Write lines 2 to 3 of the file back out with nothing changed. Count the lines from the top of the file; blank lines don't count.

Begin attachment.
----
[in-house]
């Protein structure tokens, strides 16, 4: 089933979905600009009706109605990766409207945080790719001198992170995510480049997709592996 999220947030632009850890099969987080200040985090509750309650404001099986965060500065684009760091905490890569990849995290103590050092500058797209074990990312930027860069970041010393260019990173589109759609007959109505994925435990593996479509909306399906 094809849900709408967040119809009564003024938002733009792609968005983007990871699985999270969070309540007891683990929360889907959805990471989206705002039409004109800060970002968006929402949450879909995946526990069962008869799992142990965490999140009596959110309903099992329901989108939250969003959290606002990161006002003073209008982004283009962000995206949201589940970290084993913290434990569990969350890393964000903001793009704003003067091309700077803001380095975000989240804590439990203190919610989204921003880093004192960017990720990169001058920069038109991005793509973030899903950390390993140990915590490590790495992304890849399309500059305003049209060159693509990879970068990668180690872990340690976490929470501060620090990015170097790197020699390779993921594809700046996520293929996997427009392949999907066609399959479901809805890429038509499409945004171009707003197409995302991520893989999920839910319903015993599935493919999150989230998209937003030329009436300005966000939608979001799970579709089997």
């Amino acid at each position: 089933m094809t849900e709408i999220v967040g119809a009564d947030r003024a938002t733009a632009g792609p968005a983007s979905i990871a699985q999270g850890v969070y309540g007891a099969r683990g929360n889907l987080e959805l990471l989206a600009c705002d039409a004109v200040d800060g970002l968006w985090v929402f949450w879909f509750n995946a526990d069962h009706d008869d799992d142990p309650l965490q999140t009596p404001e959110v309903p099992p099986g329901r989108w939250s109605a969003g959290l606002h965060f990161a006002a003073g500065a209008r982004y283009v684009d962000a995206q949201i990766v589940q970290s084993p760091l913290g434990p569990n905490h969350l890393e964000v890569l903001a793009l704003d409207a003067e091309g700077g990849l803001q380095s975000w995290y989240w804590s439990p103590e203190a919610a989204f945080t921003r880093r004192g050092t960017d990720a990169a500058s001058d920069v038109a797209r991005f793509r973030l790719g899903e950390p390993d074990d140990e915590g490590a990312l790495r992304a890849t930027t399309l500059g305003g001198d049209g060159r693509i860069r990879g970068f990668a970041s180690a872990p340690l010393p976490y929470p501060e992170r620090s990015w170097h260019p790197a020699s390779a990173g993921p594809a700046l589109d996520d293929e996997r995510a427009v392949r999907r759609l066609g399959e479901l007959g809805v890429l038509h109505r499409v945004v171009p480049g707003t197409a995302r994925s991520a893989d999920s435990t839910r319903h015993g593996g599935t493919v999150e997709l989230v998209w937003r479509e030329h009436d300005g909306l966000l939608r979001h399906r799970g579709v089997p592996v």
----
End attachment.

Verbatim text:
């Protein structure tokens, strides 16, 4: 089933979905600009009706109605990766409207945080790719001198992170995510480049997709592996 999220947030632009850890099969987080200040985090509750309650404001099986965060500065684009760091905490890569990849995290103590050092500058797209074990990312930027860069970041010393260019990173589109759609007959109505994925435990593996479509909306399906 094809849900709408967040119809009564003024938002733009792609968005983007990871699985999270969070309540007891683990929360889907959805990471989206705002039409004109800060970002968006929402949450879909995946526990069962008869799992142990965490999140009596959110309903099992329901989108939250969003959290606002990161006002003073209008982004283009962000995206949201589940970290084993913290434990569990969350890393964000903001793009704003003067091309700077803001380095975000989240804590439990203190919610989204921003880093004192960017990720990169001058920069038109991005793509973030899903950390390993140990915590490590790495992304890849399309500059305003049209060159693509990879970068990668180690872990340690976490929470501060620090990015170097790197020699390779993921594809700046996520293929996997427009392949999907066609399959479901809805890429038509499409945004171009707003197409995302991520893989999920839910319903015993599935493919999150989230998209937003030329009436300005966000939608979001799970579709089997």
């Amino acid at each position: 089933m094809t849900e709408i999220v967040g119809a009564d947030r003024a938002t733009a632009g792609p968005a983007s979905i990871a699985q999270g850890v969070y309540g007891a099969r683990g929360n889907l987080e959805l990471l989206a600009c705002d039409a004109v200040d800060g970002l968006w985090v929402f949450w879909f509750n995946a526990d069962h009706d008869d799992d142990p309650l965490q999140t009596p404001e959110v309903p099992p099986g329901r989108w939250s109605a969003g959290l606002h965060f990161a006002a003073g500065a209008r982004y283009v684009d962000a995206q949201i990766v589940q970290s084993p760091l913290g434990p569990n905490h969350l890393e964000v890569l903001a793009l704003d409207a003067e091309g700077g990849l803001q380095s975000w995290y989240w804590s439990p103590e203190a919610a989204f945080t921003r880093r004192g050092t960017d990720a990169a500058s001058d920069v038109a797209r991005f793509r973030l790719g899903e950390p390993d074990d140990e915590g490590a990312l790495r992304a890849t930027t399309l500059g305003g001198d049209g060159r693509i860069r990879g970068f990668a970041s180690a872990p340690l010393p976490y929470p501060e992170r620090s990015w170097h260019p790197a020699s390779a990173g993921p594809a700046l589109d996520d293929e996997r995510a427009v392949r999907r759609l066609g399959e479901l007959g809805v890429l038509h109505r499409v945004v171009p480049g707003t197409a995302r994925s991520a893989d999920s435990t839910r319903h015993g593996g599935t493919v999150e997709l989230v998209w937003r479509e030329h009436d300005g909306l966000l939608r979001h399906r799970g579709v089997p592996v």